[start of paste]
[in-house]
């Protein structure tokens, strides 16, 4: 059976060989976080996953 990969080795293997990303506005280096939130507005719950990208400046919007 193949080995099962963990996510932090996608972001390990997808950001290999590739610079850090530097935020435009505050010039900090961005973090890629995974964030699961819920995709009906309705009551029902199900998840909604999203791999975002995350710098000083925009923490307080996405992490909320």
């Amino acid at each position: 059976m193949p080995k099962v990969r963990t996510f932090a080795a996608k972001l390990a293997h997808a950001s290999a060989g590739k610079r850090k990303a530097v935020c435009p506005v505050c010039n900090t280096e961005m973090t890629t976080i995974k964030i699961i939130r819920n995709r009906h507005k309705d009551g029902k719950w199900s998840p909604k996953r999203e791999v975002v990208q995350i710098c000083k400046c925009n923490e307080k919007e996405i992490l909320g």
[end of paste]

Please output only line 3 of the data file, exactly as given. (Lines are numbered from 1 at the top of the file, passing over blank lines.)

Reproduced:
């Amino acid at each position: 059976m193949p080995k099962v990969r963990t996510f932090a080795a996608k972001l390990a293997h997808a950001s290999a060989g590739k610079r850090k990303a530097v935020c435009p506005v505050c010039n900090t280096e961005m973090t890629t976080i995974k964030i699961i939130r819920n995709r009906h507005k309705d009551g029902k719950w199900s998840p909604k996953r999203e791999v975002v990208q995350i710098c000083k400046c925009n923490e307080k919007e996405i992490l909320g």